It’s some nice scenery, dropping down into the Tennessee River Valley on I-24 near Chattanooga, and the little traffic around me was moving at a good clip. I took the exits for downtown via US 27 onto MLK Boulevard and found the COKE bonus historical marker adjacent to a small paving-stone parking lot.
The Coca-Cola Bottling Company began operations on this site in 1899. Our waistlines have never recovered.
Feeling the pressure of the clock ticking, now with 100 miles to go, I got moving again quickly, back south out of Chattanooga to I-24. Enjoyed the lovely scenery along the river while winding around the base of Lookout Mountain, before finally crossing the grand Tennessee River itself. At South Pittsburg, I exited south on US 72, paralleling the river for many miles down to Scottsboro on the shore of Lake Guntersville. This area brought back pleasant memories from my first long distance MC trip, when I came down here for a family wedding. Man, my riding universe has expanded so much since that trip!
US 72 cuts west over to Huntsville, converting to multi-lane I-565 upon entering the city. I was in the homestretch now and traffic was light. I spotted the huge Saturn rocket at the space center by the hotel as I came up over a rise, and it lifted my heart and energy levels as I pulled in at last to Checkpoint 2 under the Marriott portico with 11 minutes to spare before penalties.
After getting checked in and being told I had an hour to present to scoring, I quickly parked the bike out in the lot, grabbed my necessaries, and headed inside to find a place to prep. This hotel was a lot quieter than Carmel, much less activity going on in the smaller lobby area. The hotel bar was right near the door, and appeared to be closed down for pandemic restrictions, so I appropriated a small table to complete my scoring prep. It felt really weird to have actually arrived on time once again at an IBR checkpoint and I was slightly uncomfortable about it – like I had missed something! It was close enough not to have time for dilly-dallying though.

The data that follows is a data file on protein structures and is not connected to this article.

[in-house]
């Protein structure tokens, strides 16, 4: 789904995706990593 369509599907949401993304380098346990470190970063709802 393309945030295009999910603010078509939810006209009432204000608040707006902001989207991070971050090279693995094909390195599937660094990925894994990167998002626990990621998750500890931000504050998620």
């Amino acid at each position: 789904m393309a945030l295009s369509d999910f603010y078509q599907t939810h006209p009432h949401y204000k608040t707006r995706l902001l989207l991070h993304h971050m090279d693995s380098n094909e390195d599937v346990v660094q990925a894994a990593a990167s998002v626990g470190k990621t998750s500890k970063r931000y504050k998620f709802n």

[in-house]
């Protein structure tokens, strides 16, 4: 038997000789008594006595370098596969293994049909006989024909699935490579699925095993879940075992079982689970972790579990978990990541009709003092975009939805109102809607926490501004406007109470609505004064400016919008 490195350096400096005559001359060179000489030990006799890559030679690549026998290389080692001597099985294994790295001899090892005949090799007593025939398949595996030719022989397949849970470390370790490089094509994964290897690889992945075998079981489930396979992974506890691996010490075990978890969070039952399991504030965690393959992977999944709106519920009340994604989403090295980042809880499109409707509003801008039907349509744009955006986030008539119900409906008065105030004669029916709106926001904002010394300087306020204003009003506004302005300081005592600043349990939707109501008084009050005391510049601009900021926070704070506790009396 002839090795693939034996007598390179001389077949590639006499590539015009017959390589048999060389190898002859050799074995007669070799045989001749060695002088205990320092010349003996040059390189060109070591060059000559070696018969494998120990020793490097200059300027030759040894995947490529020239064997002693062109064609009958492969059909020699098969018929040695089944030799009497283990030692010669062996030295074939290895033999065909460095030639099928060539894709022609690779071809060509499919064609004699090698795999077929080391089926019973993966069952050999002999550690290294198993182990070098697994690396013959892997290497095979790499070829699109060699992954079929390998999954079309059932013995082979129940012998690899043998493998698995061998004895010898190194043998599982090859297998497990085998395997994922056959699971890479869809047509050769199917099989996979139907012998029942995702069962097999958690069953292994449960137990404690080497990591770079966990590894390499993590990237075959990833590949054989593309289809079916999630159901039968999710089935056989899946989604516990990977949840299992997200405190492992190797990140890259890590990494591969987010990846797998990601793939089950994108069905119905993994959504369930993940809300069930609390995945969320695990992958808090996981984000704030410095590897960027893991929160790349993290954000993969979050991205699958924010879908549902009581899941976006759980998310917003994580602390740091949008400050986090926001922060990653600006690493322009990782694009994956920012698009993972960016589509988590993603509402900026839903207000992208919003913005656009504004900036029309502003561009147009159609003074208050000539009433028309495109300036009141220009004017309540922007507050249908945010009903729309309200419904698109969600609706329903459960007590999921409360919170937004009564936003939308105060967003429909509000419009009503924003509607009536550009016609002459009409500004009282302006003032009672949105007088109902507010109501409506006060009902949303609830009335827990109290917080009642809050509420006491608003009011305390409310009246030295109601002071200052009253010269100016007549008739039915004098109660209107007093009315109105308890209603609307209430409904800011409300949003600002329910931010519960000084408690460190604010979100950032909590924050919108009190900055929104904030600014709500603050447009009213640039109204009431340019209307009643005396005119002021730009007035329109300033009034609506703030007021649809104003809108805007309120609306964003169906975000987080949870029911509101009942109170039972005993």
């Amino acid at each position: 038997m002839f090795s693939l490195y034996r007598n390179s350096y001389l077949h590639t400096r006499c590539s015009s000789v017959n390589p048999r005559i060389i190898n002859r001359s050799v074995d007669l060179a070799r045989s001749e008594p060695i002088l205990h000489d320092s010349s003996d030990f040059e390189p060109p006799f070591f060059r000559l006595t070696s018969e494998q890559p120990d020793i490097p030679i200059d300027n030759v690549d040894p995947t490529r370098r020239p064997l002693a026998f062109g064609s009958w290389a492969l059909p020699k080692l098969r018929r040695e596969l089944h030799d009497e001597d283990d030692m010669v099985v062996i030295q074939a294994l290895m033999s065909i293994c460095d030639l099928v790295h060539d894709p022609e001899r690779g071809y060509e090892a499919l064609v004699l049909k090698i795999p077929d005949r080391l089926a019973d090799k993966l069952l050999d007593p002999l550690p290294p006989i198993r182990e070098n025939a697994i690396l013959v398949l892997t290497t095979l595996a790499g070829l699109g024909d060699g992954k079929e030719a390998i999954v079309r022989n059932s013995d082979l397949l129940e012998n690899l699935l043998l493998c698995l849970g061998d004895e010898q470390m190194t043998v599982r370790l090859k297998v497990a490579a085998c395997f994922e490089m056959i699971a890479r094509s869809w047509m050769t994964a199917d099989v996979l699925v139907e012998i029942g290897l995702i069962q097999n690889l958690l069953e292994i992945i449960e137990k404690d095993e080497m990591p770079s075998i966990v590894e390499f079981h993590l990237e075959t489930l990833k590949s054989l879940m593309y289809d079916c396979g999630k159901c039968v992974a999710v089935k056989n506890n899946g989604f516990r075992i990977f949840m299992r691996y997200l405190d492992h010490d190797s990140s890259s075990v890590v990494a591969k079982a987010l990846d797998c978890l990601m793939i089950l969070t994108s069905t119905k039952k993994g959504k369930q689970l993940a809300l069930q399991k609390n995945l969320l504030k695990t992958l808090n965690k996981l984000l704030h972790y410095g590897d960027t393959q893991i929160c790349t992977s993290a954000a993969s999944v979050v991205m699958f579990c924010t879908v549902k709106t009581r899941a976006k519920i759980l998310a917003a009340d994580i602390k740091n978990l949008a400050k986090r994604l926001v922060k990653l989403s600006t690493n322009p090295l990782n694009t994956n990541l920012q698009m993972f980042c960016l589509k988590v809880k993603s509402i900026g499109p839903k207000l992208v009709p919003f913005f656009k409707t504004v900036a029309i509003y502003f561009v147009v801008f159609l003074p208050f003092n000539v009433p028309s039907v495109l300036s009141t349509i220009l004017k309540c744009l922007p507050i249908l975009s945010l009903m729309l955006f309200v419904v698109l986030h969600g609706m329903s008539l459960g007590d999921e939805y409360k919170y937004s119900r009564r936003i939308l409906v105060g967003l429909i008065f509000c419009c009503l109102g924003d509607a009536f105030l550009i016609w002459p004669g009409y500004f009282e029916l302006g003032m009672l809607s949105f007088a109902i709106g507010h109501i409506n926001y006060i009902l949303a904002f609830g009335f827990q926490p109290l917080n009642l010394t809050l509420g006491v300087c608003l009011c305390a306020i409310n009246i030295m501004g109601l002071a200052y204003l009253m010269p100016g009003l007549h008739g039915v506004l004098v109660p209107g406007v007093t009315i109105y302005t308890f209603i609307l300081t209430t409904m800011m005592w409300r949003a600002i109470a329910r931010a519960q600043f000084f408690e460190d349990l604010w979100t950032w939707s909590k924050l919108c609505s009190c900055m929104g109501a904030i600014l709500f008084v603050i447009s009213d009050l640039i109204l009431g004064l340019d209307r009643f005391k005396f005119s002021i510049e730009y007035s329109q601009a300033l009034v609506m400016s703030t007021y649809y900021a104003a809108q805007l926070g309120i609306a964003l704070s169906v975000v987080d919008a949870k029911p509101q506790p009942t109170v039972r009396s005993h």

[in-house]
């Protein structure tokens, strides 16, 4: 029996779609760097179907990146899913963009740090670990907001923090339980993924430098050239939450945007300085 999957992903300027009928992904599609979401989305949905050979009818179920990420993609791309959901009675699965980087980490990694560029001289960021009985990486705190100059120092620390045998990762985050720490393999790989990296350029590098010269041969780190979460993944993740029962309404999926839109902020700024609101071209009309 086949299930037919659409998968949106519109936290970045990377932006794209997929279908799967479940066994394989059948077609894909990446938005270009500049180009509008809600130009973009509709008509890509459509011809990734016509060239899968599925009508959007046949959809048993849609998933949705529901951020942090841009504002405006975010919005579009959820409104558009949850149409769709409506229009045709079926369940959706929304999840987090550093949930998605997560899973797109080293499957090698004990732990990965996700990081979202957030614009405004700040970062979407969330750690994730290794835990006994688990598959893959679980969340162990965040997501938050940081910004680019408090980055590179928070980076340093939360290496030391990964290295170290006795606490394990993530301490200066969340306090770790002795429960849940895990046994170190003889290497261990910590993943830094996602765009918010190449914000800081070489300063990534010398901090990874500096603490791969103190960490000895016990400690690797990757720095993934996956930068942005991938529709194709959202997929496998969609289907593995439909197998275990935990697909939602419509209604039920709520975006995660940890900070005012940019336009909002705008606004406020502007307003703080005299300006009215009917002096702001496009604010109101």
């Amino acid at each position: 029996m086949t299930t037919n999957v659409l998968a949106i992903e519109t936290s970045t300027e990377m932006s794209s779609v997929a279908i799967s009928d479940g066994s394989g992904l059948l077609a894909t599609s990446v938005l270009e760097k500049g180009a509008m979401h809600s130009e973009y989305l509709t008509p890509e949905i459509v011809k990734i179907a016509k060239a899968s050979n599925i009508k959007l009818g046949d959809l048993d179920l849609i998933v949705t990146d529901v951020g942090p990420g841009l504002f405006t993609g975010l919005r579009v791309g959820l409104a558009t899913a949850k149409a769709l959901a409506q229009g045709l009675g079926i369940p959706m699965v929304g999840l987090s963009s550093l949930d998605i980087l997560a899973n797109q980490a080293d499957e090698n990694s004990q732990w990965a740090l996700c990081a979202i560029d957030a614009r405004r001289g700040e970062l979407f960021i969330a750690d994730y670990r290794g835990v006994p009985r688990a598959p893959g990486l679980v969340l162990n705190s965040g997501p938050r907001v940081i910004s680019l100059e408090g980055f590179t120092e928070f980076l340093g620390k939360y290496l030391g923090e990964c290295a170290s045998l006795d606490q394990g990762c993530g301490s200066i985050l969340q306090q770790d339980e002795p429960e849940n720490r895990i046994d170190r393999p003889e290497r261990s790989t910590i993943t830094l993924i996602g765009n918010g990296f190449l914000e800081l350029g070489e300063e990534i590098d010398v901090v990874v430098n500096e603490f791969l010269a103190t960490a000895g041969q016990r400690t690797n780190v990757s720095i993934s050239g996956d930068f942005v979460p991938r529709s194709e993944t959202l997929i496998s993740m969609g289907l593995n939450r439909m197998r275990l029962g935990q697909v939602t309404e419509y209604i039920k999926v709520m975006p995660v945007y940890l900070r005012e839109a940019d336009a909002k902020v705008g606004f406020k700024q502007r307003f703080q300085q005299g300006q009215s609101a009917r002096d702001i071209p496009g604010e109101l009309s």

I completed my paperwork, backed up my photos, and assembled everything for scoring. I dropped the envelope off with Donna and headed into the designated room for some post-ride grub. I grabbed a foil-wrapped pulled pork sandwich with a side dish (macaroni salad?) and got to work on it. The scoring process must be super efficient this year, because I hadn’t finished my plate when they came looking for me to get scored.
Toby Stevens’ smile greeted me once more as he processed my SD card and copied to a USB stick. I was again passed to Jim Fousek and then to my old friend from checkpoint one, Joel Rappaport, for scoring. All this felt very familiar by now!
Joel again invited me to sit beside him to watch the scoring process as he went through everything. He caught a ‘write-o’ (typo) on my claim sheet where, in my delusion, I’d written down JANSKEY rather than JANSKY, probably because it was right next to JERSEY (and who can ever remember when things are -EY or just -Y anyway??). 10 points docked, but I can live with that.
Aside from that, my scorecard for Leg 2 was clean, and I felt pretty satisfied with my second leg. I’d been surprised while riding to hear just how many riders had gone to the Outer Banks to complete the FLIGHT combo. I was a bit worried that I’d underestimated the importance of getting that bonus, but what’s done is done. Time for some rest!
I headed back to finish my meal and then checked in to my room (lickety-split!), went out to cover the bike and grabbed a few more things for the night. Great to see Rock n Ride rallymaster Lynne Carey there – she had come down to witness the action and welcome riders in to the checkpoint. I bid her a tired and garbled greeting before heading up to my room – there’s just no time to socialize at the checkpoints!
After room chores were completed, I prepped for routing the next morning and got myself into bed as soon as I could, which was still past 22:00.
LEG 2 Stats
Hours of leg: 65
Est. Stopped Rest Time: ~14.25 hrs (edit: includes 2.75 hours routing at start of leg)
Bonus locations: 29
Rally-wide State Bonuses: 10